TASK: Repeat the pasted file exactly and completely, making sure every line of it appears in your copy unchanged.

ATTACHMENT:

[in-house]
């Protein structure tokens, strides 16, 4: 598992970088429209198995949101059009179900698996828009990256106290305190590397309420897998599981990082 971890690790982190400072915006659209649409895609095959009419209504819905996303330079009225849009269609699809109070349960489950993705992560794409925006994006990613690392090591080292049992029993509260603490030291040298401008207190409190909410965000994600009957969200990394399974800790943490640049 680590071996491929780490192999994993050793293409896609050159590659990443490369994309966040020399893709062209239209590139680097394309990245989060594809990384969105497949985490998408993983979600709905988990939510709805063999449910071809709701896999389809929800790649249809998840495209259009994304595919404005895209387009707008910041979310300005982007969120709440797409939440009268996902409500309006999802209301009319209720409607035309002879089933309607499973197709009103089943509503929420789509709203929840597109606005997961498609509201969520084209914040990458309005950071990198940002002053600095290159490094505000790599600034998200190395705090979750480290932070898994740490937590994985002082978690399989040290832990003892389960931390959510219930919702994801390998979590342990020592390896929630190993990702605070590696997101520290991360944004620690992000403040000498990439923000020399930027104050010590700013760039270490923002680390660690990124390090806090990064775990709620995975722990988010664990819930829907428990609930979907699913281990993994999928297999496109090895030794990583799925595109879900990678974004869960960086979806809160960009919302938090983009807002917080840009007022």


[in-house]
């Protein structure tokens, strides 16, 4: 598992970088429209198995949101059009179900698996828009990256106290305190590397309420897998599981990082 971890690790982190400072915006659209649409895609095959009419209504819905996303330079009225849009269609699809109070349960489950993705992560794409925006994006990613690392090591080292049992029993509260603490030291040298401008207190409190909410965000994600009957969200990394399974800790943490640049 680590071996491929780490192999994993050793293409896609050159590659990443490369994309966040020399893709062209239209590139680097394309990245989060594809990384969105497949985490998408993983979600709905988990939510709805063999449910071809709701896999389809929800790649249809998840495209259009994304595919404005895209387009707008910041979310300005982007969120709440797409939440009268996902409500309006999802209301009319209720409607035309002879089933309607499973197709009103089943509503929420789509709203929840597109606005997961498609509201969520084209914040990458309005950071990198940002002053600095290159490094505000790599600034998200190395705090979750480290932070898994740490937590994985002082978690399989040290832990003892389960931390959510219930919702994801390998979590342990020592390896929630190993990702605070590696997101520290991360944004620690992000403040000498990439923000020399930027104050010590700013760039270490923002680390660690990124390090806090990064775990709620995975722990988010664990819930829907428990609930979907699913281990993994999928297999496109090895030794990583799925595109879900990678974004869960960086979806809160960009919302938090983009807002917080840009007022």